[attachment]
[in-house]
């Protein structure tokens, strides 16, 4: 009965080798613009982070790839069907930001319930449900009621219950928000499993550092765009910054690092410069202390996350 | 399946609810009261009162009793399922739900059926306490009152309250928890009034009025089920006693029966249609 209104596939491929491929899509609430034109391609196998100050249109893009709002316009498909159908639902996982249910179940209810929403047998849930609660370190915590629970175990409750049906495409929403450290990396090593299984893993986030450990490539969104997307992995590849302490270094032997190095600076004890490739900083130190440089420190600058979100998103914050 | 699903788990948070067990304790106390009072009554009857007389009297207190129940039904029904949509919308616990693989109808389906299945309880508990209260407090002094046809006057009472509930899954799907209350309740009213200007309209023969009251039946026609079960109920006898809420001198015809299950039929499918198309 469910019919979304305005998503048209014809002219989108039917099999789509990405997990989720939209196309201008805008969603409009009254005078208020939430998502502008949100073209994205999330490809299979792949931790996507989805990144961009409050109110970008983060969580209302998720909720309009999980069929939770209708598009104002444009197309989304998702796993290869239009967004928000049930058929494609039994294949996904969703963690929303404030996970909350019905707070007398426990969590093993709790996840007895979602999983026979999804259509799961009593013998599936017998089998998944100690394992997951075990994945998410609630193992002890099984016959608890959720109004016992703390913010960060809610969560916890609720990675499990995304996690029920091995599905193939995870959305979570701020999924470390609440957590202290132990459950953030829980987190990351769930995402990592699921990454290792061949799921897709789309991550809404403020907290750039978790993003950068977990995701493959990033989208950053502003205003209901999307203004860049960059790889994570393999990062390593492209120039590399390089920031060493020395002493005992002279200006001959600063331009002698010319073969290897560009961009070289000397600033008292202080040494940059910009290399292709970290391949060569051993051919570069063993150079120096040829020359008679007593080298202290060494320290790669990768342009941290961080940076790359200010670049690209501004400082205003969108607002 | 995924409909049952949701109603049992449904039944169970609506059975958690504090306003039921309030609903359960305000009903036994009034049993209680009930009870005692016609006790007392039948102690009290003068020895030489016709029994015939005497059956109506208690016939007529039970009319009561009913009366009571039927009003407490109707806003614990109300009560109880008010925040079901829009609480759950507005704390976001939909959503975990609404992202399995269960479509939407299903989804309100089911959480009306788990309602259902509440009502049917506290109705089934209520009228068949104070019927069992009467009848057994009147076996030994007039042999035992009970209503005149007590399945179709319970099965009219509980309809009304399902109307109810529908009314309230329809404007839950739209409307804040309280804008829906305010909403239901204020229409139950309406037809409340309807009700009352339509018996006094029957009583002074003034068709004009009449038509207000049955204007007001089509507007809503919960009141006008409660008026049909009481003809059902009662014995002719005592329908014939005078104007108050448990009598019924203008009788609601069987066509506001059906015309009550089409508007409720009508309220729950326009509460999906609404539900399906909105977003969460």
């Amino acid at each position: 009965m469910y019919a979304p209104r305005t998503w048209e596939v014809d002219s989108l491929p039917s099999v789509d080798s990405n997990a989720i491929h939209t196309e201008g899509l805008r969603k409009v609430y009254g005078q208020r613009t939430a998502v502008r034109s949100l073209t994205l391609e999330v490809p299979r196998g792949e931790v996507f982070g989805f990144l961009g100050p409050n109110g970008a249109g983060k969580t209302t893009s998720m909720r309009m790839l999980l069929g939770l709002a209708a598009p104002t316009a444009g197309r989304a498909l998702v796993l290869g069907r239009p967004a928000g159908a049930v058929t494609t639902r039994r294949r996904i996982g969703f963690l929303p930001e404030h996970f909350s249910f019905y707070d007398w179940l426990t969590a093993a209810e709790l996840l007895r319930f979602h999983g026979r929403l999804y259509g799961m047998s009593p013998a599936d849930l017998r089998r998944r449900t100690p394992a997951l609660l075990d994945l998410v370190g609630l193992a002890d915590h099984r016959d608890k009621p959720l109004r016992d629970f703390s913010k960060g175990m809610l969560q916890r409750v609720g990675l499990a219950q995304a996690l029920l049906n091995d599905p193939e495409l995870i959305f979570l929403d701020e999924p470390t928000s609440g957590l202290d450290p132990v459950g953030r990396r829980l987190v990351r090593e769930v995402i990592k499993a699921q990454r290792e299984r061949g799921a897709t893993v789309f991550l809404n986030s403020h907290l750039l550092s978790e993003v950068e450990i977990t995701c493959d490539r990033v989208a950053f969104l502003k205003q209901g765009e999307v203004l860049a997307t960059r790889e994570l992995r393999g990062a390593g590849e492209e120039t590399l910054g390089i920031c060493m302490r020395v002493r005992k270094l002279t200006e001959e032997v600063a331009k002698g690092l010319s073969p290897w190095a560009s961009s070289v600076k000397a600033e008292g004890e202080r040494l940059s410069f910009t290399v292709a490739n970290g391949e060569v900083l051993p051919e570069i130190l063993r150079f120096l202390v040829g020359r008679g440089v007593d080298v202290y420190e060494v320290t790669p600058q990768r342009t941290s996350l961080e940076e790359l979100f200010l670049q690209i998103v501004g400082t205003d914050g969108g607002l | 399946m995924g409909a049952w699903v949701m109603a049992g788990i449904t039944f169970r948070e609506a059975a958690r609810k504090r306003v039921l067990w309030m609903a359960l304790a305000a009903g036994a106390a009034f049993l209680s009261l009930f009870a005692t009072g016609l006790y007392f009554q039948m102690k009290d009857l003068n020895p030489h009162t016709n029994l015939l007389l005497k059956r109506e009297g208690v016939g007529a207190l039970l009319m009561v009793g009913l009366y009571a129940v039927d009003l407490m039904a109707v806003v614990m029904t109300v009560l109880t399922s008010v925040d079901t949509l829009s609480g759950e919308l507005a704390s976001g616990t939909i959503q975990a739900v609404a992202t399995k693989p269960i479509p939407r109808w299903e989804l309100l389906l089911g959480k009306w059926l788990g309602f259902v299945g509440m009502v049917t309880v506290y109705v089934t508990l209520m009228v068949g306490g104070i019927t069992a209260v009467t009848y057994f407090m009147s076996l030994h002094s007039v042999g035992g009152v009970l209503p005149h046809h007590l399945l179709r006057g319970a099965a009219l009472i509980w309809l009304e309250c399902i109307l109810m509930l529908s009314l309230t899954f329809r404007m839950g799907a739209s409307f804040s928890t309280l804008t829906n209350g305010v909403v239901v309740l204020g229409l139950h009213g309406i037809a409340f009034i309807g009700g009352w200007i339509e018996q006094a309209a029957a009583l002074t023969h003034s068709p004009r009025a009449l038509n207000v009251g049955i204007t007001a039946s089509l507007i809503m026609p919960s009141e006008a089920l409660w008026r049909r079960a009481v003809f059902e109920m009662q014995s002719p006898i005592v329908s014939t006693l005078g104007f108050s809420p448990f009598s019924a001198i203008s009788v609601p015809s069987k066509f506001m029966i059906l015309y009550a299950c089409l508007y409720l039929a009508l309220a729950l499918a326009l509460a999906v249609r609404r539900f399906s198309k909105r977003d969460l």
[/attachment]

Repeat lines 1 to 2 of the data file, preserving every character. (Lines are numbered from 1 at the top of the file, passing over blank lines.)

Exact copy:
[in-house]
């Protein structure tokens, strides 16, 4: 009965080798613009982070790839069907930001319930449900009621219950928000499993550092765009910054690092410069202390996350 | 399946609810009261009162009793399922739900059926306490009152309250928890009034009025089920006693029966249609 209104596939491929491929899509609430034109391609196998100050249109893009709002316009498909159908639902996982249910179940209810929403047998849930609660370190915590629970175990409750049906495409929403450290990396090593299984893993986030450990490539969104997307992995590849302490270094032997190095600076004890490739900083130190440089420190600058979100998103914050 | 699903788990948070067990304790106390009072009554009857007389009297207190129940039904029904949509919308616990693989109808389906299945309880508990209260407090002094046809006057009472509930899954799907209350309740009213200007309209023969009251039946026609079960109920006898809420001198015809299950039929499918198309 469910019919979304305005998503048209014809002219989108039917099999789509990405997990989720939209196309201008805008969603409009009254005078208020939430998502502008949100073209994205999330490809299979792949931790996507989805990144961009409050109110970008983060969580209302998720909720309009999980069929939770209708598009104002444009197309989304998702796993290869239009967004928000049930058929494609039994294949996904969703963690929303404030996970909350019905707070007398426990969590093993709790996840007895979602999983026979999804259509799961009593013998599936017998089998998944100690394992997951075990994945998410609630193992002890099984016959608890959720109004016992703390913010960060809610969560916890609720990675499990995304996690029920091995599905193939995870959305979570701020999924470390609440957590202290132990459950953030829980987190990351769930995402990592699921990454290792061949799921897709789309991550809404403020907290750039978790993003950068977990995701493959990033989208950053502003205003209901999307203004860049960059790889994570393999990062390593492209120039590399390089920031060493020395002493005992002279200006001959600063331009002698010319073969290897560009961009070289000397600033008292202080040494940059910009290399292709970290391949060569051993051919570069063993150079120096040829020359008679007593080298202290060494320290790669990768342009941290961080940076790359200010670049690209501004400082205003969108607002 | 995924409909049952949701109603049992449904039944169970609506059975958690504090306003039921309030609903359960305000009903036994009034049993209680009930009870005692016609006790007392039948102690009290003068020895030489016709029994015939005497059956109506208690016939007529039970009319009561009913009366009571039927009003407490109707806003614990109300009560109880008010925040079901829009609480759950507005704390976001939909959503975990609404992202399995269960479509939407299903989804309100089911959480009306788990309602259902509440009502049917506290109705089934209520009228068949104070019927069992009467009848057994009147076996030994007039042999035992009970209503005149007590399945179709319970099965009219509980309809009304399902109307109810529908009314309230329809404007839950739209409307804040309280804008829906305010909403239901204020229409139950309406037809409340309807009700009352339509018996006094029957009583002074003034068709004009009449038509207000049955204007007001089509507007809503919960009141006008409660008026049909009481003809059902009662014995002719005592329908014939005078104007108050448990009598019924203008009788609601069987066509506001059906015309009550089409508007409720009508309220729950326009509460999906609404539900399906909105977003969460």